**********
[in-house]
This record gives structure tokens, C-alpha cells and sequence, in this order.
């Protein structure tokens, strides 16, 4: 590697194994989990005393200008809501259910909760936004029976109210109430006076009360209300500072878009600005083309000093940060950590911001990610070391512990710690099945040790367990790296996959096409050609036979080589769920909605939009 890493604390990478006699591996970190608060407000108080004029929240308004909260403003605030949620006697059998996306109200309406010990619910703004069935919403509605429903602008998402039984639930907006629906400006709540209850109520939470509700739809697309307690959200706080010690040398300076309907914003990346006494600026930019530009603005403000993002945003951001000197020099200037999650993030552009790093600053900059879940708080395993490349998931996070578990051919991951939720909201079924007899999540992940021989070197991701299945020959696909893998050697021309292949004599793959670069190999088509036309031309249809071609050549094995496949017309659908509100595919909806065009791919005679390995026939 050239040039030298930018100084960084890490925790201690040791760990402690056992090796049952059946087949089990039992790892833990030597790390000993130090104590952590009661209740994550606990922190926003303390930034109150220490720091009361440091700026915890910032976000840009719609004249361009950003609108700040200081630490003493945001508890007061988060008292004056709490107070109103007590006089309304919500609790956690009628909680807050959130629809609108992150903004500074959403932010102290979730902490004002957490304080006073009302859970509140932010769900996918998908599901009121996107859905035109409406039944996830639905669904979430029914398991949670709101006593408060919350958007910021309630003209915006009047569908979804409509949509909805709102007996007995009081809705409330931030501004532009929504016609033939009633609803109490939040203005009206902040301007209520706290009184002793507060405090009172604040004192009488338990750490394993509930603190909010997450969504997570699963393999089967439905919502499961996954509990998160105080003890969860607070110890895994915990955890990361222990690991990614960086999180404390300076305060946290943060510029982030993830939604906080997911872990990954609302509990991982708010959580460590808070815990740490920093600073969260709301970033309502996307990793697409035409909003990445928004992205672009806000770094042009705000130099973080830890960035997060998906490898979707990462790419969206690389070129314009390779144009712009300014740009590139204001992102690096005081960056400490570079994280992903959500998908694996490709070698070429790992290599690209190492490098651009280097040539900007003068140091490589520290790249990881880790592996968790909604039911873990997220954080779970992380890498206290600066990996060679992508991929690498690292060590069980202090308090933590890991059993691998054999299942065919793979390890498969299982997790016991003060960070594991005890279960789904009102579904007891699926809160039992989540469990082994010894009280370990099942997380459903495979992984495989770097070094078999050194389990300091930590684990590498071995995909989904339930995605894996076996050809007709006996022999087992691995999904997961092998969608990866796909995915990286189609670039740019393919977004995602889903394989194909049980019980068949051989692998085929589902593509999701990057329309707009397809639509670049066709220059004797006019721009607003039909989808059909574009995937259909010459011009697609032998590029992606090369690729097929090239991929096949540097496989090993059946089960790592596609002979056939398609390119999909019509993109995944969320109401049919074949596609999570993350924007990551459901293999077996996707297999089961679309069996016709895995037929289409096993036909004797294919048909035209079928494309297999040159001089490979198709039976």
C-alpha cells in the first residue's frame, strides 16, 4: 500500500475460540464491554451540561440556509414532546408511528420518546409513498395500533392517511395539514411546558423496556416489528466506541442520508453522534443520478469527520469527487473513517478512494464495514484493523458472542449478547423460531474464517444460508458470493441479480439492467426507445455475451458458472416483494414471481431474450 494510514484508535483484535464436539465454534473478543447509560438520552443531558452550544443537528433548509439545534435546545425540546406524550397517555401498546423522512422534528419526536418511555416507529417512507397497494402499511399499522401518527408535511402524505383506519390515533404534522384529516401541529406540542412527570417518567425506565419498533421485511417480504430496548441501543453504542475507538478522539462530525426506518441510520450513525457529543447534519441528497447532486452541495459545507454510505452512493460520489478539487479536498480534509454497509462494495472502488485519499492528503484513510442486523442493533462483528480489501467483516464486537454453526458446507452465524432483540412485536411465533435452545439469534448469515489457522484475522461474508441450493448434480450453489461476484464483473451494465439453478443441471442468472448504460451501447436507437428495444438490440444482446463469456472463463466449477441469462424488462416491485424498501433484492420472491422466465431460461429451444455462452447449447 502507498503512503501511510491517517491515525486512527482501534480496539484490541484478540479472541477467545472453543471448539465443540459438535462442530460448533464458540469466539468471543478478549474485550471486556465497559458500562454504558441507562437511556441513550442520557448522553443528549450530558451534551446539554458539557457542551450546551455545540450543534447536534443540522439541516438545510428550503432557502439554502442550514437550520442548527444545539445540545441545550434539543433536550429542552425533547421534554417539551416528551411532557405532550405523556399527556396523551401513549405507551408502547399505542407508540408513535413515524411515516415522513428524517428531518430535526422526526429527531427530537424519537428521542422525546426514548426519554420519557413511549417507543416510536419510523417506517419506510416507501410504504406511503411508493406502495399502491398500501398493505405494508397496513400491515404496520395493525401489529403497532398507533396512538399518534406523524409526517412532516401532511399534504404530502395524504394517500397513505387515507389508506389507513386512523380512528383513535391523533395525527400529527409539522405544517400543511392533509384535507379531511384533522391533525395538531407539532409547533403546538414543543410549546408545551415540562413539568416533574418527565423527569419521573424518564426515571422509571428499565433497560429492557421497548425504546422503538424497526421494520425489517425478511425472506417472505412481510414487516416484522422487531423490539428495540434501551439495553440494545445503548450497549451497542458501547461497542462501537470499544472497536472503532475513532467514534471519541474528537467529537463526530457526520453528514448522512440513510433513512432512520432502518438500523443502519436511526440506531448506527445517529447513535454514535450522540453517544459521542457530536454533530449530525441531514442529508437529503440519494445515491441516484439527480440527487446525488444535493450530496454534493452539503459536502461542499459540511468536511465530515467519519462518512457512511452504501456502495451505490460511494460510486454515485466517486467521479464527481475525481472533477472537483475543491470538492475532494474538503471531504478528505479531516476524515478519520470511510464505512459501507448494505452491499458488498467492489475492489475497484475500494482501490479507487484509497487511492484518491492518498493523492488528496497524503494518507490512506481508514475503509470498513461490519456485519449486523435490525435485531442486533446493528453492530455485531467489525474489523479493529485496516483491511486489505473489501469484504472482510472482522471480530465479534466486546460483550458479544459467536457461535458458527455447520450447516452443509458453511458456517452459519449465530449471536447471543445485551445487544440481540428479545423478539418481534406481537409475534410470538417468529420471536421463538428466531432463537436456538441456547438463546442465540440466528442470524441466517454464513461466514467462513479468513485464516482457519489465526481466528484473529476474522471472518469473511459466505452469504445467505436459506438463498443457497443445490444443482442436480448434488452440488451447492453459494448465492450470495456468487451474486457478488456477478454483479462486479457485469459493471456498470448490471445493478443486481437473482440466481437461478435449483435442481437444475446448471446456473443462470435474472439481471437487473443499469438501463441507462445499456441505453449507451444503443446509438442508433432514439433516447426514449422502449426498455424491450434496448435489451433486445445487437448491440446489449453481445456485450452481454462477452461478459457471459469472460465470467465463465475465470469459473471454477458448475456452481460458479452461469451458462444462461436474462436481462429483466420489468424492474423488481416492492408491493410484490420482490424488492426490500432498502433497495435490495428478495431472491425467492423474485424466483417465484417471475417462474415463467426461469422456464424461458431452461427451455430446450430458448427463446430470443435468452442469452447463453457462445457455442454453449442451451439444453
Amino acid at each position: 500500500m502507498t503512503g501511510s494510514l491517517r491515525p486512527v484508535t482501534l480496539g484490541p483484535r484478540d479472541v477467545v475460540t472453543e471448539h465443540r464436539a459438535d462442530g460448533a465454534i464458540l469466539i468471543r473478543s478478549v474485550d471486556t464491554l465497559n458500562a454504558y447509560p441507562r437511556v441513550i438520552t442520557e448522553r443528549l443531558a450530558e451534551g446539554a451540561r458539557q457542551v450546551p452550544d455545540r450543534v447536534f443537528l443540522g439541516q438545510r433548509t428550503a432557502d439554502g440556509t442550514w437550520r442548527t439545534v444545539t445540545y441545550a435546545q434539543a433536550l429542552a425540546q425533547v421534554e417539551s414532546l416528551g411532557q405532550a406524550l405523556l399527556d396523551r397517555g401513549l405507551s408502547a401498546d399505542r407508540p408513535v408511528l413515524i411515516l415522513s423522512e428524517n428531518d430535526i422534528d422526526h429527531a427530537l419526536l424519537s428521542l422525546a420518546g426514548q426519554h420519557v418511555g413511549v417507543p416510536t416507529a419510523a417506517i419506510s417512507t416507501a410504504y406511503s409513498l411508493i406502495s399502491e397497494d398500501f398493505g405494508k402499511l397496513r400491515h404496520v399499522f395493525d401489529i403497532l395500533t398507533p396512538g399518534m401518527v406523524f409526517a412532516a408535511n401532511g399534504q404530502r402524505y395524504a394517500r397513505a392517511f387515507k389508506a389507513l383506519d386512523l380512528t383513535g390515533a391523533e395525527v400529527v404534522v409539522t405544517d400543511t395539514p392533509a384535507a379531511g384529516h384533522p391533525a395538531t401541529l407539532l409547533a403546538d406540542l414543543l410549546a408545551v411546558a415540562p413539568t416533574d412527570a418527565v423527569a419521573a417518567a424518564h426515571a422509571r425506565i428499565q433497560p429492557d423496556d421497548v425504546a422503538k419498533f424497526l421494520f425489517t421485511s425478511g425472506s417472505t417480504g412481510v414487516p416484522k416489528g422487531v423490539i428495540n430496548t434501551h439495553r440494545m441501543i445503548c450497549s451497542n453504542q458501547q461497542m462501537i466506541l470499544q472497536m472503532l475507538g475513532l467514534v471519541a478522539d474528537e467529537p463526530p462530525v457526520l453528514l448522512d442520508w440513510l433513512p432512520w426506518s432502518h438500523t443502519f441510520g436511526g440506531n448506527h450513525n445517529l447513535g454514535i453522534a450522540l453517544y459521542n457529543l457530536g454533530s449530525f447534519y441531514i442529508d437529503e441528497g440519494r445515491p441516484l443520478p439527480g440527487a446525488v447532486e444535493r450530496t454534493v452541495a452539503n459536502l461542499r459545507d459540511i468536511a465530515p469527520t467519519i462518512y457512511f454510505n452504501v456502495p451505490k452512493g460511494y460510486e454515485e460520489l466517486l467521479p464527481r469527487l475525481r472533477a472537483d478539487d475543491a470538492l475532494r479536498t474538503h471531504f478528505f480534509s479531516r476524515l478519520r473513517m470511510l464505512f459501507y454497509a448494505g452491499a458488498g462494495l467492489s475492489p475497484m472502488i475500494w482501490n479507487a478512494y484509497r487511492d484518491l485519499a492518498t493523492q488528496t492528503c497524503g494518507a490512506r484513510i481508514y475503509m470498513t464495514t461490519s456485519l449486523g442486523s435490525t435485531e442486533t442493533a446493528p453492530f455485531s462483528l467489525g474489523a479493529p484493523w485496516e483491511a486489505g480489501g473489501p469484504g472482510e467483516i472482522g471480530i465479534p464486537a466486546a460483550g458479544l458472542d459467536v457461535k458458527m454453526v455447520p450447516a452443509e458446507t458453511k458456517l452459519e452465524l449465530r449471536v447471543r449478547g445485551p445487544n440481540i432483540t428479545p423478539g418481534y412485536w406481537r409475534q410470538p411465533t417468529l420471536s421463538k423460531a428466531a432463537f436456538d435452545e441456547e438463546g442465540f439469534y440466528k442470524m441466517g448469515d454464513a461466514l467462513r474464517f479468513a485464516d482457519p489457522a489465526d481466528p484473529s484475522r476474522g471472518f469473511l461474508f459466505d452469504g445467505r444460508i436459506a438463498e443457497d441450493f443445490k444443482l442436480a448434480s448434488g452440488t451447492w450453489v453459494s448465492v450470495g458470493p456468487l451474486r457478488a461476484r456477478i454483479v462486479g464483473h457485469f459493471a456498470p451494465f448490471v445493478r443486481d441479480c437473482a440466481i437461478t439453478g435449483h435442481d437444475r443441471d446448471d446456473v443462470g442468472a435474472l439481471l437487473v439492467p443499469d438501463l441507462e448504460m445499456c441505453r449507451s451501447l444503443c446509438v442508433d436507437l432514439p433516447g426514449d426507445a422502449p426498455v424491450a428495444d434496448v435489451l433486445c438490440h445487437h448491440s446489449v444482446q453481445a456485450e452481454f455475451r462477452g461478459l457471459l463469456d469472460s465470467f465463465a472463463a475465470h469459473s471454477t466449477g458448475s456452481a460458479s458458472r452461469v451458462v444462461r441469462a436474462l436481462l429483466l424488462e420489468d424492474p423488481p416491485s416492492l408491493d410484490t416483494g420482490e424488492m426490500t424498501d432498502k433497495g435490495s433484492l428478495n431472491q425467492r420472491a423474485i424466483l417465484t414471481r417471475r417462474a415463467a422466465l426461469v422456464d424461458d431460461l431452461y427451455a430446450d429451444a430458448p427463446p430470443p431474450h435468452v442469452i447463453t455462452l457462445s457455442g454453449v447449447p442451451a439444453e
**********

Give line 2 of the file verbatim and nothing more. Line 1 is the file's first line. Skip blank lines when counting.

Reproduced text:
This record gives structure tokens, C-alpha cells and sequence, in this order.